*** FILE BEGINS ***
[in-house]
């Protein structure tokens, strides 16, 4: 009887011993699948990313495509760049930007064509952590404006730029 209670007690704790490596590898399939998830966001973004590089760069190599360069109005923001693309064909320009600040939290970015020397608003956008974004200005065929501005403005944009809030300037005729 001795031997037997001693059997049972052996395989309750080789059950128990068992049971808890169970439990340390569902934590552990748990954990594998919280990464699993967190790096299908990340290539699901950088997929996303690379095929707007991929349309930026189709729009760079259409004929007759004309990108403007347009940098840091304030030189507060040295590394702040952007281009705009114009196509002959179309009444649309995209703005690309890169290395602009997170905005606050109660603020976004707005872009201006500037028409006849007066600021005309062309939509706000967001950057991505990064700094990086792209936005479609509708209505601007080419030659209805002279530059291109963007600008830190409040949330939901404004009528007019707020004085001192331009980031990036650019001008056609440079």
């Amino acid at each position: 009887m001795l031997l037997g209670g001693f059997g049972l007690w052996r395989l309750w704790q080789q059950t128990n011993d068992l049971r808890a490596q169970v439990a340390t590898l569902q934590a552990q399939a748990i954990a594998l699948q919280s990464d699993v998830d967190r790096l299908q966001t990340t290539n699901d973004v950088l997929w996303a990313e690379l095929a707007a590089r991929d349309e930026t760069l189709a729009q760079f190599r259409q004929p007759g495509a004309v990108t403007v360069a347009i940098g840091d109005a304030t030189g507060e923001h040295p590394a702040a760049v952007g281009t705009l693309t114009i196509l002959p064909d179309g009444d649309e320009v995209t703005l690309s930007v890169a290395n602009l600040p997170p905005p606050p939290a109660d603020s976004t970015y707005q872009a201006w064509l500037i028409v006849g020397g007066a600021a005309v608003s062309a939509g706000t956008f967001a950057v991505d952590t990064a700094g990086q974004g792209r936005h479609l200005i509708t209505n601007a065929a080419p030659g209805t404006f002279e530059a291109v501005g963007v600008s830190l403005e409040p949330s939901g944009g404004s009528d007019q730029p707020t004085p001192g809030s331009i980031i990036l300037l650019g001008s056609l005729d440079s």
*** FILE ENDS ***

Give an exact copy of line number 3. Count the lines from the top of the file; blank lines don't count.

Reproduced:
């Amino acid at each position: 009887m001795l031997l037997g209670g001693f059997g049972l007690w052996r395989l309750w704790q080789q059950t128990n011993d068992l049971r808890a490596q169970v439990a340390t590898l569902q934590a552990q399939a748990i954990a594998l699948q919280s990464d699993v998830d967190r790096l299908q966001t990340t290539n699901d973004v950088l997929w996303a990313e690379l095929a707007a590089r991929d349309e930026t760069l189709a729009q760079f190599r259409q004929p007759g495509a004309v990108t403007v360069a347009i940098g840091d109005a304030t030189g507060e923001h040295p590394a702040a760049v952007g281009t705009l693309t114009i196509l002959p064909d179309g009444d649309e320009v995209t703005l690309s930007v890169a290395n602009l600040p997170p905005p606050p939290a109660d603020s976004t970015y707005q872009a201006w064509l500037i028409v006849g020397g007066a600021a005309v608003s062309a939509g706000t956008f967001a950057v991505d952590t990064a700094g990086q974004g792209r936005h479609l200005i509708t209505n601007a065929a080419p030659g209805t404006f002279e530059a291109v501005g963007v600008s830190l403005e409040p949330s939901g944009g404004s009528d007019q730029p707020t004085p001192g809030s331009i980031i990036l300037l650019g001008s056609l005729d440079s």